October 24, 2022 -- Researchers out of Germany have identified a previously unknown, natural defense mechanism that protects cells from the bacteria Pseudomonas aeruginosa, which is resistant to most antibiotics and causes life-threatening infections of wounds or the lungs: septins.
The team from the University of Freiburg and the Excellence Cluster Centre for Integrative Biological Signalling Studies used live cell imaging microscopy and found the bacteria makes close contact with cells and indents the membrane until the cell is completely engulfed by P.a. (Cell Reports, October 18, 2022).
Pseudomonas dent cell membranes by binding the virulence factor LecA to sugar molecules on the membrane's surface. The researchers decided to focus on septins as they can also encapsulate bacteria that have already penetrated the cell and induce the bacteria's liquidation.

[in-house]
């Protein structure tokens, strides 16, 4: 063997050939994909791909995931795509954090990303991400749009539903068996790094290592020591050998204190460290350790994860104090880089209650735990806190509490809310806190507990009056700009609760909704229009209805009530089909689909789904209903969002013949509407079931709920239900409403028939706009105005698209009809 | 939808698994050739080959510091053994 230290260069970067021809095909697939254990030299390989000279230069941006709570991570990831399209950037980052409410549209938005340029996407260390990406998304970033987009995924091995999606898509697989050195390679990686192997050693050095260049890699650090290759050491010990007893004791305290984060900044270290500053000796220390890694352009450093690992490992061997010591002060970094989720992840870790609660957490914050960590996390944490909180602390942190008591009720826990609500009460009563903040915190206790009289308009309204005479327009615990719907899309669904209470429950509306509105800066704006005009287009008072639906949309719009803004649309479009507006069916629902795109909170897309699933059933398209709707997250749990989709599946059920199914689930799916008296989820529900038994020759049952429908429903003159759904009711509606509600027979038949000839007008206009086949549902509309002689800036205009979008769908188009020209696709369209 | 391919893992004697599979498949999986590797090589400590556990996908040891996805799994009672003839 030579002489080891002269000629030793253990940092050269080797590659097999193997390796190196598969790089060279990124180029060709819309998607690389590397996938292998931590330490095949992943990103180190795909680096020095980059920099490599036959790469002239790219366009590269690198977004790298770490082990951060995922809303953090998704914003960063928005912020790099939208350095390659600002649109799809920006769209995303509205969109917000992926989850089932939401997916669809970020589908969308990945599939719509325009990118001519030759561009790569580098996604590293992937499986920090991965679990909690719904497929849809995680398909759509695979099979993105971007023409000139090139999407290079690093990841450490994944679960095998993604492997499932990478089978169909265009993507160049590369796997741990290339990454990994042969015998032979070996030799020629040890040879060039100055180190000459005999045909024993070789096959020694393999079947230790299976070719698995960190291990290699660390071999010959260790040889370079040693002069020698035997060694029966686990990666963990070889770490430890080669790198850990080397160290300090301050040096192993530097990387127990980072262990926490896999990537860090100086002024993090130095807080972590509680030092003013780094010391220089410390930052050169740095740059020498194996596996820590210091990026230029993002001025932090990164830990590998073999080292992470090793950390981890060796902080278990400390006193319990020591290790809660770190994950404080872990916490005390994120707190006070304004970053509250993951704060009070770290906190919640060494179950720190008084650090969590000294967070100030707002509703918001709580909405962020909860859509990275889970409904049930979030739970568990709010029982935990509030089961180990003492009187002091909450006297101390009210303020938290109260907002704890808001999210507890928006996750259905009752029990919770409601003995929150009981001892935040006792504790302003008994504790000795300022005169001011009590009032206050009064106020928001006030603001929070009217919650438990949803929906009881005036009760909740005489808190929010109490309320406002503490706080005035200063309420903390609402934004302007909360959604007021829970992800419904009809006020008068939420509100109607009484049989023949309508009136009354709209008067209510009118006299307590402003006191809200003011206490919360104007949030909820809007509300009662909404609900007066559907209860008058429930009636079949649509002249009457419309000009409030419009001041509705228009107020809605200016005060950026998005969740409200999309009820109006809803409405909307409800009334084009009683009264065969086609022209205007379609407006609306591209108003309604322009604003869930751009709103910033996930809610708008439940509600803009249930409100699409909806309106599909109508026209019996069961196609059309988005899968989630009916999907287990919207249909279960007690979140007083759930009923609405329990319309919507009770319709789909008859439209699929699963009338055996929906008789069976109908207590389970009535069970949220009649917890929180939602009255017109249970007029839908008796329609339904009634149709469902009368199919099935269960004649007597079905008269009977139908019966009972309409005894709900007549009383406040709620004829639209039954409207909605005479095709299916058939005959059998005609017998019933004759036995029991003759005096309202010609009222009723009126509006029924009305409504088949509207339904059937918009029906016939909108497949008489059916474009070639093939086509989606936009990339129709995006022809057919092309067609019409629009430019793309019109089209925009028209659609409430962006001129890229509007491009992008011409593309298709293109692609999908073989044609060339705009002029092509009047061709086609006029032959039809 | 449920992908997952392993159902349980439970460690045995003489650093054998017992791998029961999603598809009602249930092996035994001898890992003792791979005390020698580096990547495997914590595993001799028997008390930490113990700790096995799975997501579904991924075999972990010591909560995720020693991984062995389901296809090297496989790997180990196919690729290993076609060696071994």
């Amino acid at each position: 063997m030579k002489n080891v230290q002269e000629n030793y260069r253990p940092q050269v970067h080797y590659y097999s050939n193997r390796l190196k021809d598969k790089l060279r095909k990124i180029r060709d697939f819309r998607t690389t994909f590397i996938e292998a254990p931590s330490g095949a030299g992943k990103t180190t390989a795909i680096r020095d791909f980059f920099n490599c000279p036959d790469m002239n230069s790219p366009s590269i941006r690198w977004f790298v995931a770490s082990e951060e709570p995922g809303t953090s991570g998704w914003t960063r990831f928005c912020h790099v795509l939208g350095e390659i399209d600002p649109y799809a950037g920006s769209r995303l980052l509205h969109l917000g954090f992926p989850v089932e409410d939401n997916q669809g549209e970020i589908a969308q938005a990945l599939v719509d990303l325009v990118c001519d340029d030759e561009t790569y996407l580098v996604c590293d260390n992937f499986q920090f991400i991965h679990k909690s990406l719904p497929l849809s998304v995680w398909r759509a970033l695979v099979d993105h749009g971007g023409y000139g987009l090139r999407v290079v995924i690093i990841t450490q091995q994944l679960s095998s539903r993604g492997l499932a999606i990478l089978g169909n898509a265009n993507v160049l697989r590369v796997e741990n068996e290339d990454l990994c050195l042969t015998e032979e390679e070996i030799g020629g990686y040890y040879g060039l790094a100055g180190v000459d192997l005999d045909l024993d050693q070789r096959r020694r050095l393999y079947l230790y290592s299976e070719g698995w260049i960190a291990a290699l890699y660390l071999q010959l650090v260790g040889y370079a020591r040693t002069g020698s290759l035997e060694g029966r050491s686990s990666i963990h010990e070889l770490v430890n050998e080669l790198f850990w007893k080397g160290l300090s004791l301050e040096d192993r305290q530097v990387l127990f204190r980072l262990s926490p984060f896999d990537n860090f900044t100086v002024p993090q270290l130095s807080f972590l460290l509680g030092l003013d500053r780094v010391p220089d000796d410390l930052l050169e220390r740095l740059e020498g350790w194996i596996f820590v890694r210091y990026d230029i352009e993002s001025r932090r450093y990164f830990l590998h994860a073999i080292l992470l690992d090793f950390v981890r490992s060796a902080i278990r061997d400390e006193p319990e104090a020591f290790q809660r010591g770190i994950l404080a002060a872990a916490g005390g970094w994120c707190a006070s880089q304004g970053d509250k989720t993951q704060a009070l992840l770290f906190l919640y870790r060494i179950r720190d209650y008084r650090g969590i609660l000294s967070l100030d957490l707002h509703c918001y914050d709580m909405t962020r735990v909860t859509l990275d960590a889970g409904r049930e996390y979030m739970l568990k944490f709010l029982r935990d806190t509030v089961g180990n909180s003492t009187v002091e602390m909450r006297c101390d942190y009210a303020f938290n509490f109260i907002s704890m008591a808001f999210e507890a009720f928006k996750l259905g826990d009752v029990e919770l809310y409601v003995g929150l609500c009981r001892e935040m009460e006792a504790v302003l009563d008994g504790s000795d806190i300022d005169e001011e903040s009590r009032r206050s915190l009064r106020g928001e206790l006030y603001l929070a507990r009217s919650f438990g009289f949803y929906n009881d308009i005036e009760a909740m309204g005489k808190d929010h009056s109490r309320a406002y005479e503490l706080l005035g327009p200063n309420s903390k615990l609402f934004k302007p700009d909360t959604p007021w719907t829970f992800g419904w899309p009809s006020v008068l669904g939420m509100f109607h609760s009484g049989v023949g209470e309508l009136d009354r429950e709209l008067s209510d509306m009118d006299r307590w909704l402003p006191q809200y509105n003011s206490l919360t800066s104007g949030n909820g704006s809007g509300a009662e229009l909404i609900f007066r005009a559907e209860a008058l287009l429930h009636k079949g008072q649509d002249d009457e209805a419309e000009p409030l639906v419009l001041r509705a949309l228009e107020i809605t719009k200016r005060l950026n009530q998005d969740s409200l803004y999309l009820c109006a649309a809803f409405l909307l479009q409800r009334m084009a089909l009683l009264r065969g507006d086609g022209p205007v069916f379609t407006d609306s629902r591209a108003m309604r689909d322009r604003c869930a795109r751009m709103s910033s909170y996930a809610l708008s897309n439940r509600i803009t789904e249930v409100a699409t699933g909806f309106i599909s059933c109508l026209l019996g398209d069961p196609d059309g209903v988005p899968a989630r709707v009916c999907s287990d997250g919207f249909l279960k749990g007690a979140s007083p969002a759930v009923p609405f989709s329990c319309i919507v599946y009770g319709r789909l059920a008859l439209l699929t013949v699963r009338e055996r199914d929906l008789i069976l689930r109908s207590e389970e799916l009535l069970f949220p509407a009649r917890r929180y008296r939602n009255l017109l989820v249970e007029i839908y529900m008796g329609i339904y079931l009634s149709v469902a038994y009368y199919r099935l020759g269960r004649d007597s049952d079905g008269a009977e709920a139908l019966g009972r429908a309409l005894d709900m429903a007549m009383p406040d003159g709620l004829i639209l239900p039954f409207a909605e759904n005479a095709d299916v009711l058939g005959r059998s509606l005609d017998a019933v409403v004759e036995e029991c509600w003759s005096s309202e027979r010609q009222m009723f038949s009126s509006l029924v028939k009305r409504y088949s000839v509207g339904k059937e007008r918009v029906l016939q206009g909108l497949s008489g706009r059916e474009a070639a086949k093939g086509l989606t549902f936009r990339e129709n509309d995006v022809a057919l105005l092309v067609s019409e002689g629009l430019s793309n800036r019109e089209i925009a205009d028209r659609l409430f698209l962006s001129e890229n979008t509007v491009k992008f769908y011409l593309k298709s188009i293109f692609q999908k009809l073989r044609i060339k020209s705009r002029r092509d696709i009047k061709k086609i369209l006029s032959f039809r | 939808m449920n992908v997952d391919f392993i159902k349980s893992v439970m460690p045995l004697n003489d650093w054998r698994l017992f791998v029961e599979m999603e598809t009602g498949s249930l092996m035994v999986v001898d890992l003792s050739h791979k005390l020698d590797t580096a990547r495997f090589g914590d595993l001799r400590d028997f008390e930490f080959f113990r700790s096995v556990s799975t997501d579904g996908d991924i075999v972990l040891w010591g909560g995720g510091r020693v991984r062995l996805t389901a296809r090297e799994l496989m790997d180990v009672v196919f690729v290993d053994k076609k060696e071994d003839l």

Using human lung cells infected with P.a., the researchers observed septins gathered at the site within a few seconds or minutes and if the bacteria failed to penetrate, the accumulation then dissolved quickly. The same effect occurred when small polymer beads coated with LecA were given to the cells and induced septin accumulation.
The scientists also attached the minimal bacterial model to the cantilever of an atomic force microscope, which measures the tiniest of indentations and resistances as force. Doing so, they discovered the cell membrane was more rigid locally when the polymer beads were coated with LecA and again septin accumulated.
The results indicate septins play a significant role in warding off infections and now the researchers intend to continue studying lectins and septins, which could aid in finding points of attack for drugs designed to prevent infection by antibiotic-resistant bacteria, they said.